Yearbook, Issue 27

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Page 46 - If a m'an can write a better book, preach a better sermon, or make a better mouse-trap than his neighbor, though he build his house in the woods, the world will make a beaten path to his door.
Page 21 - The most accurate means now known for ascertaining th« presence or absence of an increased intracranial pressure is the measurement of the cerebro-spinal fluid at lumbar puncture by the spinal mercurial manometer. It is similar to a blood pressure apparatus, as safe as a lumbar puncture when properly performed, and by it the varying degrees of intracranial pressure can be carefully recorded. The normal pressure is 5-9 mm. of mercury, so that if a pressure higher than 15 mm.
Page 23 - Cranial operations for brain injuries in this stage of shock were frequently performed in the past and most disastrously, and thus operations were almost discredited in the treatment of brain injuries. The natural reaction following these early operations in the period of severe shock was to wait until there could be no possible doubt that the patient was going to die, unless, as was thought, a cranial operation was performed ; that is, the patient was permitted to reach the period of extreme medullary...
Page 24 - ... of medullary compression, then undoubtedly the mortality of these patients will be 50 per cent., and even higher. Patients should not be allowed to reach this dangerous stage of medullary compression; this stage should be anticipated, and it can be by repeated ophthalmoscopic examinations and the measurement of the pressure of the cerebrospinal fluid at lumbar puncture. In selected cases of mild intracranial pressure, due to trauma, very frequently the convalescence can be shortened, the headaches...
Page 20 - ... accurate diagnostic methods now known and if a marked increase of intracranial pressure is ascertained, then an early relief of it should be advised, not only to save the life of the patient but to lessen the post-traumatic conditions of changed personality either of the excitable or the depressed type, persistent headaches, early fatigue, occasionally epilepsy and that long train of posttraumatic conditions...
Page 23 - ... choked disks" to occur in these cases of traumatic intracranial lesions with or without a fracture of the skull, yet the earlier, and, therefore, milder degrees of an edema of the optic disks should be most carefully "watched for...
Page 23 - To advise a cranial operation upon a patient — no matter how badly the skull is fractured, nor how extensive the intracranial hemorrhage seems, and that patient is in the condition of severe shock with a pulse-rate of 120 and higher, then the operation at that period of shock takes away whatever chance the patient may have of surviving the shock; the operation is but an added shock and merely hastens the exitus. No patient having a brain injury should be operated upon in this condition of shock;...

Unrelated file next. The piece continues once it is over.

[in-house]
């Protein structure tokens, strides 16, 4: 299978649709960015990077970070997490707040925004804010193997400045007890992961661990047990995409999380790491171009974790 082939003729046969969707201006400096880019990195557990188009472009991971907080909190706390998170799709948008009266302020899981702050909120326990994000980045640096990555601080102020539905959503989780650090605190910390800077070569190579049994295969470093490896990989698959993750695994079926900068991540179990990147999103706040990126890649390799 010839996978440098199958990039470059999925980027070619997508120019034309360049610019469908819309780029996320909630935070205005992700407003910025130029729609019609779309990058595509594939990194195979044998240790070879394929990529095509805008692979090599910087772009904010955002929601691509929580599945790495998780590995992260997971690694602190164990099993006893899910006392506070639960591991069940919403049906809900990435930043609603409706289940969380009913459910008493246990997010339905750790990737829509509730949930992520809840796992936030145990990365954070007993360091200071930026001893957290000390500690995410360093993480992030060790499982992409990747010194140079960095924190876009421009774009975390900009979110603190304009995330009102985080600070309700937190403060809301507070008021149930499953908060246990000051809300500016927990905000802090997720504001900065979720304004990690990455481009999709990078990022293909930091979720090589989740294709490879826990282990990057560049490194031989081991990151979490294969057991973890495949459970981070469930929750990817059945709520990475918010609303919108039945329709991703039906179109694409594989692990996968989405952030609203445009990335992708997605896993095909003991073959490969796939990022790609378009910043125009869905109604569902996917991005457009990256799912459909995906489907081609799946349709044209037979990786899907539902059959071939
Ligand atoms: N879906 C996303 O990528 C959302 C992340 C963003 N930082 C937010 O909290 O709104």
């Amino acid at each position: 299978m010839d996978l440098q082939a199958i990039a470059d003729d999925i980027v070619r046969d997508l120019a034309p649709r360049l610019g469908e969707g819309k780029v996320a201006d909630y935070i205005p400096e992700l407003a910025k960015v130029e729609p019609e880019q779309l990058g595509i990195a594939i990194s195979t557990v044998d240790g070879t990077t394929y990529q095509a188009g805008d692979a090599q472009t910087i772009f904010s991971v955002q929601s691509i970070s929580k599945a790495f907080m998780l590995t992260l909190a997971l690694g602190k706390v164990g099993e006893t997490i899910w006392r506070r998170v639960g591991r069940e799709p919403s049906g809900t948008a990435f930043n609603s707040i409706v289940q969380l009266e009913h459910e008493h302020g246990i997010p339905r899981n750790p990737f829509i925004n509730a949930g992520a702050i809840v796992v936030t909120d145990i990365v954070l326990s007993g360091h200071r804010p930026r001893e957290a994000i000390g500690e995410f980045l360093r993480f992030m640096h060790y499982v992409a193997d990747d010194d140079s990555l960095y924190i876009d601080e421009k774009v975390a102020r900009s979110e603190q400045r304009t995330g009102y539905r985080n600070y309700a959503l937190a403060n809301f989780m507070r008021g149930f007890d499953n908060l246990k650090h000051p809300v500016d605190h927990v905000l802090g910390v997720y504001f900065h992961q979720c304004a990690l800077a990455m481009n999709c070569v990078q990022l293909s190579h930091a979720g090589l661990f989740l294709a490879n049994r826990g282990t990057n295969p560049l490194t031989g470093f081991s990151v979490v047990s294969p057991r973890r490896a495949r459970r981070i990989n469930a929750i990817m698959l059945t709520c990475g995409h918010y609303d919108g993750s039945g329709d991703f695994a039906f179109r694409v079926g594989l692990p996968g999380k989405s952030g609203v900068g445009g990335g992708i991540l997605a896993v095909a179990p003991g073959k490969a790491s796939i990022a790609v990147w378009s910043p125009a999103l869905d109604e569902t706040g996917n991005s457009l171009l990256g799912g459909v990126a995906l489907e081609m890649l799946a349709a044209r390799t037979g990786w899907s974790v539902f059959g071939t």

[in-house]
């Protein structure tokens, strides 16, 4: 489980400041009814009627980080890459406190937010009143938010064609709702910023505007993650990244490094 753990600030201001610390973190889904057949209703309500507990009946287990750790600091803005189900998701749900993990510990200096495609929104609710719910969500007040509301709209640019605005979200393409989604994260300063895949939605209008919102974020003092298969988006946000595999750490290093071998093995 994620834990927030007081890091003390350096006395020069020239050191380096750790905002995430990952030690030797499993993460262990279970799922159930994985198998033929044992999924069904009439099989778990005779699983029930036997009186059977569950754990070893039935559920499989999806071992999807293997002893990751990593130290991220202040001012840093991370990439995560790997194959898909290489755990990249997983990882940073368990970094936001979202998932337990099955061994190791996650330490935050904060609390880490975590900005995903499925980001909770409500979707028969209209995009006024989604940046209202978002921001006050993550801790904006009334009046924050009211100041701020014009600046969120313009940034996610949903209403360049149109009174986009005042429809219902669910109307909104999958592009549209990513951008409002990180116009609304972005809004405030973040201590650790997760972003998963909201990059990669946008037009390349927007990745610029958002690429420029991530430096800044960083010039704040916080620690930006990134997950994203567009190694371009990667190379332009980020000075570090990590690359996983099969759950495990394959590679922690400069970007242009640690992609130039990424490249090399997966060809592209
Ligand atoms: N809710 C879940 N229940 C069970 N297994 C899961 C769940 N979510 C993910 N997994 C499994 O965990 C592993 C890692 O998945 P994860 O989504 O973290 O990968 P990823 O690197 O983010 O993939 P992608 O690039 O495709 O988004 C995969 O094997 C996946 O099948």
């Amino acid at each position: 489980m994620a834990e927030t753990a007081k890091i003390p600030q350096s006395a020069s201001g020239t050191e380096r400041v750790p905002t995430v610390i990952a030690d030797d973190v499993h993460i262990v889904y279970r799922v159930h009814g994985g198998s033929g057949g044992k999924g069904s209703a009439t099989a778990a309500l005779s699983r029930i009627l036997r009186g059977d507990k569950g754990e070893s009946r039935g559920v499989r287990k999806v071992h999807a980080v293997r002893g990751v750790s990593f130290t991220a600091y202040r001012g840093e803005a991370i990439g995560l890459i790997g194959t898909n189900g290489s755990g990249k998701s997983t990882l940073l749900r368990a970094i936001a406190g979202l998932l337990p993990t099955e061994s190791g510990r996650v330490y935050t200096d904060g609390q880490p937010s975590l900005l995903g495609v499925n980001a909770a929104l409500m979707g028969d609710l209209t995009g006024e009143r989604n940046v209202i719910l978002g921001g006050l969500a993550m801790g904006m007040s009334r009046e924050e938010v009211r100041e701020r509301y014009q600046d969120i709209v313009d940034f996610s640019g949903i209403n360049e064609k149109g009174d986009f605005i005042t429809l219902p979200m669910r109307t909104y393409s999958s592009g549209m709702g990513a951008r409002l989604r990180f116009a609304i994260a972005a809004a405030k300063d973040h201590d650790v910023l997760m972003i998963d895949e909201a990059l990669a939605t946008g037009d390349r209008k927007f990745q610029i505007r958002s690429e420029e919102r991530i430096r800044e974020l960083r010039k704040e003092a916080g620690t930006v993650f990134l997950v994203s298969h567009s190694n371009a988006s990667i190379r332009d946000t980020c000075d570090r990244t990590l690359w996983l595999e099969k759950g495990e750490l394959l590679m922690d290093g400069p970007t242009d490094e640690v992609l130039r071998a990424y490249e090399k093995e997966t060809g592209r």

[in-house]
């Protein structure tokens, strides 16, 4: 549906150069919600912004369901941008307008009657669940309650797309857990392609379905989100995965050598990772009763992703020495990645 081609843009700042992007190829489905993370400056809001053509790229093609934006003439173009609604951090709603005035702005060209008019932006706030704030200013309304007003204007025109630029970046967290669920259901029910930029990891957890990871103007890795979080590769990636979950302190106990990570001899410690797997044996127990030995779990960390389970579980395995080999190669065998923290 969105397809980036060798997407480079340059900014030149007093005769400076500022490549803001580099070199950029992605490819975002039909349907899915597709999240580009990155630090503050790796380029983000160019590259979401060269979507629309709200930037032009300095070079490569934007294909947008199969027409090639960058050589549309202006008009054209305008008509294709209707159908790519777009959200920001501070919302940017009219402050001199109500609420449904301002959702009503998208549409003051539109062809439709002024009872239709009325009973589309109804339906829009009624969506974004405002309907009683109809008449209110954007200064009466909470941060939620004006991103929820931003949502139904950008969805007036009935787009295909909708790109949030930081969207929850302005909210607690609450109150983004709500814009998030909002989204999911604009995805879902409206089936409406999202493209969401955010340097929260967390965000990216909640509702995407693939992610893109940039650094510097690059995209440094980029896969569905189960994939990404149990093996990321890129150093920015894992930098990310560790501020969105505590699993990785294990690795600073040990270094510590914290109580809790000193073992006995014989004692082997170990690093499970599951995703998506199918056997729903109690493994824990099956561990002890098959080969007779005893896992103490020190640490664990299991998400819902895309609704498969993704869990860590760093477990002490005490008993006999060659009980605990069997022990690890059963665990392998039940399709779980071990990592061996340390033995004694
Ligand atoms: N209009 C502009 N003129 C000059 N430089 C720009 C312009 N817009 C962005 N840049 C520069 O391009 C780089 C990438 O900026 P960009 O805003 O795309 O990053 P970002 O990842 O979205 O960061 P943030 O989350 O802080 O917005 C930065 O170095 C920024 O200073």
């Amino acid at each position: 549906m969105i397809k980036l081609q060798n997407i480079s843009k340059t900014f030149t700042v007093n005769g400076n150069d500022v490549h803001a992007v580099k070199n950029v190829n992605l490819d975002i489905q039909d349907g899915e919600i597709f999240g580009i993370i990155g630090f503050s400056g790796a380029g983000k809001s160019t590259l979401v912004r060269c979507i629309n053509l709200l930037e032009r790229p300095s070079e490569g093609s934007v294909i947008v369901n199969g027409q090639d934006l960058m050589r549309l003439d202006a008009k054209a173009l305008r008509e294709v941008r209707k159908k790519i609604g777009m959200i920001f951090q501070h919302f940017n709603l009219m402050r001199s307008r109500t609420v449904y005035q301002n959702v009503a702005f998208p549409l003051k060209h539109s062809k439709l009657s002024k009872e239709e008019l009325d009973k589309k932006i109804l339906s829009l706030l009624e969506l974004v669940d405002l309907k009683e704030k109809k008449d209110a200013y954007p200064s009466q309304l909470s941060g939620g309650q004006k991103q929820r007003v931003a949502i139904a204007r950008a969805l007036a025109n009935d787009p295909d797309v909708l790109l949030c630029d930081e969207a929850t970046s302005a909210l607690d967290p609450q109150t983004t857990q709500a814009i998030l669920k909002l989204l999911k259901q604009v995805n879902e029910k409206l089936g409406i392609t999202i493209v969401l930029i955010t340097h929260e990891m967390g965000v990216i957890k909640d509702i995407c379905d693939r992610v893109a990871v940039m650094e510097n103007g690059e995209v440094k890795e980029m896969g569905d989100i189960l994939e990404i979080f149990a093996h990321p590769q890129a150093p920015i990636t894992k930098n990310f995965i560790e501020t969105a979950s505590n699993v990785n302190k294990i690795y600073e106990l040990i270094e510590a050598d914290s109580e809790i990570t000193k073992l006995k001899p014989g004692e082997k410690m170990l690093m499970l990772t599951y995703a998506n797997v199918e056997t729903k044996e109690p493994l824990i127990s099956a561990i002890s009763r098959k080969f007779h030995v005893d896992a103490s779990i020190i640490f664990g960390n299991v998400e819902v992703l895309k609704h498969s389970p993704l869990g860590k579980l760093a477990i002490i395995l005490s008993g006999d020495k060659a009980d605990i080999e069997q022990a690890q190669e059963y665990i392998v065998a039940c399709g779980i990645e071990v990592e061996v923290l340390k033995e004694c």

Page 27 - ... of 60 and in some cases below 60 — that is, the usual clinical signs of an increased intracranial pressure; an ophthalmoscopic examination had rarely been made. Many of these patients still showed the results of the increased intracranial pressure in their fundi and at lumbar puncture, and these were the ones upon whom a cranial decompression even at this late date caused a marked improvement; the operative findings were always associated with a "wet...
Page 24 - In these cases, it is not so important to remove the hemorrhage as it is to offset its pressure effects. In cases of depressed fractures of the vault, showing definite signs of a high intracranial pressure, it is better surgical judgment to precede the elevation or removal of the depressed area of bone by a subtemporal decompression, so that when the depressed bone is removed there will be little or no danger of the underlying cerebral cortex being damaged by its protrusion through the bony opening....
Page 23 - I feel that if these two extremes can be avoided and the latter of these, medullary collapse, can certainly be anticipated in the operative treatment of brain injuries and their signs cannot be overlooked, that the rational treatment from an operative standpoint depends upon the presence or not of a definite increase of the intracranial pressure whether there is a fracture of the skull or not ; in some of the most serious cases no fracture was present — either to be ascertained at operation in...

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